With the news that the Milwaukee Bucks will retire Marques Johnson‘s jersey on March 24, one of the long-standing oversights regarding the franchise’s history has now finally been resolved.
At present, the Milwaukee Bucks are relishing in their long awaited return into the NBA’s spotlight.
The Bucks have been a well-oiled machine all throughout the 2018-19 season, mowing down their opponents on a near nightly basis on their way to currently holding the best record in the NBA by winning percentage (.733) and standing atop of the Eastern Conference.
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Not only do they sport a leading MVP candidate in superstar Giannis Antetokounmpo, but their strong supporting cast and collective depth has increasingly become one of the team’s greatest strengths as the season has unfolded.
All the while Bucks head coach Mike Budenholzer has pulled each and every string, which stemmed from the overhaul he and his staff overlooked from training camp in order to push the Bucks forward into the NBA’s modern age.
Based on all those factors, there are similarities that can be drawn between the Bucks this season and the Bucks squads from their illustrious run throughout the 1980’s, arguably the team’s greatest point as a franchise.
With Hall of Fame head coach Don Nelson at the helm, that era of the Bucks is most remembered as the team that could never punch their ticket to the Finals with Goliaths such as the Boston Celtics and the Philadelphia 76ers always standing in the way of the Bucks’ pursuit of reaching the proverbial summit.
And while those Bucks teams were and have been defined by the collective unit they built in shaping over many seasons, there’s no question they were led by special individual talents and Hall of Fame worthy players.
Now, we all know the story from here as many of those players from that era, ranging from the likes of Junior Bridgeman, Bob Lanier, Sidney Moncrief and Brian Winters, have all been recognized by the Bucks with having each and every one of their jerseys retired once they all called it a day (save for Moncrief, who came back for one more season with the Atlanta Hawks in 1990-91 following his jersey retirement on January 6, 1990).
There’s no disputing all four of those players are deserving of that honor, but it was safe to say that there was one instrumental name missing from that group of players that made reflecting on that era of the team’s history feel less complete, that omission being Marques Johnson.
Thankfully, that will no longer be the case as it was announced over the weekend that the Bucks will finally honor Johnson by retiring his famed number eight jersey on March 24 when Milwaukee hosts the Cleveland Cavaliers.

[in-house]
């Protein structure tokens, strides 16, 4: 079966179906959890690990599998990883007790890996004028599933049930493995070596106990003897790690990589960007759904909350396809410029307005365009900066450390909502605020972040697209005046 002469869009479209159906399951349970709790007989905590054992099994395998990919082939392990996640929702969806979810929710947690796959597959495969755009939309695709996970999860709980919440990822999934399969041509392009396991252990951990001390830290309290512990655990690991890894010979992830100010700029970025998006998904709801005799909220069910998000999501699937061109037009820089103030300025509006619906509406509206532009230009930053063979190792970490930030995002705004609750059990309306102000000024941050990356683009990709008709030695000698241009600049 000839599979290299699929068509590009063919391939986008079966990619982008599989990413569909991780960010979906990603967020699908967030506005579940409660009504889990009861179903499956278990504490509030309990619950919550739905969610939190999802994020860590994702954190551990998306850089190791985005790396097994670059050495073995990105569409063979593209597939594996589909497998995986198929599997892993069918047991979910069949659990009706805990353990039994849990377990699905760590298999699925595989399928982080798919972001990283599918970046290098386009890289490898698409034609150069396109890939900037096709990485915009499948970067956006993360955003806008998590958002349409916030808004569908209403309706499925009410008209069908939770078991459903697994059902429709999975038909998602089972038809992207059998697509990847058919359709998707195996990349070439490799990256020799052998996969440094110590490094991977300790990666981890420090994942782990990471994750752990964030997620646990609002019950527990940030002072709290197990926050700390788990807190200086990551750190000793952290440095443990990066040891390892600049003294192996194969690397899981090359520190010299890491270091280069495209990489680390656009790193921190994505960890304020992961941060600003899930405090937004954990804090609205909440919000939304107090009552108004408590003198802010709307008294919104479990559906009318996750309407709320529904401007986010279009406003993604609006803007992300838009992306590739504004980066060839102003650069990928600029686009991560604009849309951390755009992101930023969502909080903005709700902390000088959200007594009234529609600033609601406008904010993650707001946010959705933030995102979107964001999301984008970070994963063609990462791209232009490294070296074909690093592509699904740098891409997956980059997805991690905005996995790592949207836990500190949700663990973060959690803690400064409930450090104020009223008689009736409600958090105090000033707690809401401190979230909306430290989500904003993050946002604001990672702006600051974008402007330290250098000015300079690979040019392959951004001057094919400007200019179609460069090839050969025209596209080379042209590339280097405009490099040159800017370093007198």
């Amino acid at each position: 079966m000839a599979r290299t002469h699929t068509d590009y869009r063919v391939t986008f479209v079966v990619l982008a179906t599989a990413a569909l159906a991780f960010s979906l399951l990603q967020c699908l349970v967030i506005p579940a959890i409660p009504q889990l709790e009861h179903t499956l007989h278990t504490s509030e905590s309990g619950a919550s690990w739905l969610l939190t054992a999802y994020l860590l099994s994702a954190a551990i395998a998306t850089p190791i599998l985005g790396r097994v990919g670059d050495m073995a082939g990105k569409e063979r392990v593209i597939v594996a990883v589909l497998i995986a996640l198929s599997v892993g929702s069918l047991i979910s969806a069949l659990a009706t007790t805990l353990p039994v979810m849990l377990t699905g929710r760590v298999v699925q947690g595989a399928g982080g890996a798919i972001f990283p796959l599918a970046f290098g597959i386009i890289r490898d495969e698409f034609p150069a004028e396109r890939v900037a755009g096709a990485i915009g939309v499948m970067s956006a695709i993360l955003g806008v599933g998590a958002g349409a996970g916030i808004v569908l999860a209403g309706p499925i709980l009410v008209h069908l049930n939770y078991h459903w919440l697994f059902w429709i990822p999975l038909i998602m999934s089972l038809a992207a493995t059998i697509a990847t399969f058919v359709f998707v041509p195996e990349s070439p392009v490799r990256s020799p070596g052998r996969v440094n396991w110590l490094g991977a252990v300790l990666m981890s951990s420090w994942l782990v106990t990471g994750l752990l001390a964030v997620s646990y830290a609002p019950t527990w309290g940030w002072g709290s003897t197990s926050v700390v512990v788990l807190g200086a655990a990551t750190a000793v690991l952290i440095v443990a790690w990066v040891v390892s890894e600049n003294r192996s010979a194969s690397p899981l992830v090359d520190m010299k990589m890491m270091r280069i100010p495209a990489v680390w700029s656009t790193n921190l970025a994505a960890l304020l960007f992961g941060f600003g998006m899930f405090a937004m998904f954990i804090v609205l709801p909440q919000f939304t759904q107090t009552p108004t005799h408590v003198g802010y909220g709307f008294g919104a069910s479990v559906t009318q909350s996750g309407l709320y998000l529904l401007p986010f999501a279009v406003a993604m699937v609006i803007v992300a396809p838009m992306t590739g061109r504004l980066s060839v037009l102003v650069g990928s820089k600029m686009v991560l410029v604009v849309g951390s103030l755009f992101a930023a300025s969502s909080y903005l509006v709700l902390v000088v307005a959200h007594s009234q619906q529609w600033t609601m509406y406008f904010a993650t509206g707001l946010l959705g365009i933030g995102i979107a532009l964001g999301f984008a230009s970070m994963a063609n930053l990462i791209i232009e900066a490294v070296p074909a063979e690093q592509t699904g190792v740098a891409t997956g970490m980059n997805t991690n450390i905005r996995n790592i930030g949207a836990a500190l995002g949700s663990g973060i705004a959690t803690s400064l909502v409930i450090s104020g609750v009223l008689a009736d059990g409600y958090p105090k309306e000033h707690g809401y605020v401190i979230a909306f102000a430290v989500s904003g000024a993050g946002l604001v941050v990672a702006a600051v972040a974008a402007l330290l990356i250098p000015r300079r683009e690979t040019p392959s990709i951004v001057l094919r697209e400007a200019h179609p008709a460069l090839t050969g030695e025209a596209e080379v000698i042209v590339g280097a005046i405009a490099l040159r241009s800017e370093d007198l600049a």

The topic of Johnson having his number retired had long been atop of the wish list for all Bucks fans young and old, and queries regarding that had only increased in volume ever since the California native made his homecoming more than three years ago to join the team over at Fox Sports Wisconsin and serve as the full-time color analyst for Bucks broadcasts.
Rightfully so, obviously, as the combination of Johnson’s production throughout his seven years in Milwaukee (21 points on 53 percent shooting from the field, 7.5 rebounds and 3.7 assists in 524 appearances) and the individual accolades he garnered throughout his stay (four-time All-Star, three All-NBA selections) spoke for themselves.
Even after nearly 35 years since his rather abrupt departure from the Bucks as a player, Johnson’s standing in the franchise’s record books remains intact, considering he ranks sixth in points scored with 10,980, third in rebounds with 3,923, fourth in field goals made with 4,456, just to name a few categories.
Beyond that, the significance of Johnson’s playing career to the Bucks and the NBA still shines in various ways, whether we’re talking about how his arrival helped bridge the gap for the team following the Kareem Abdul-Jabbar era or the point forward archetype he played a significant part in crafting under Nelson’s innovative reign.
In many ways, Johnson continues to serve as the link for the newer crop of Bucks fans who never got to witness that era of the team’s history by giving us insights about various details involving himself and the squad since making his return to the organization.
It’s that, along with the fact that Johnson handpicked the date of his jersey retirement in order to celebrate his mother’s 93rd birthday the following day as he told Matt Velazquez of the Milwaukee Journal Sentinel, that will make that Sunday in late March a very special one for Johnson, the Bucks, and all the fans that will take in the ceremony on television and inside Fiserv Forum.
Yes, it’s been long overdue, but Johnson finally getting his due brings some much needed closure not only for him, but for the history of the franchise, as it makes it that much more whole by shining a light on someone who continues to play a special role for a Bucks fanbase that spans many generations at this point.
There’s an old saying that you should never go back, that the past is the past and it can’t be conjured back up again. Well, if all of this proves anything, Marques Johnson is living, breathing proof that you can and he soon will get the deserving Bucks tribute that proved elusive for far too long.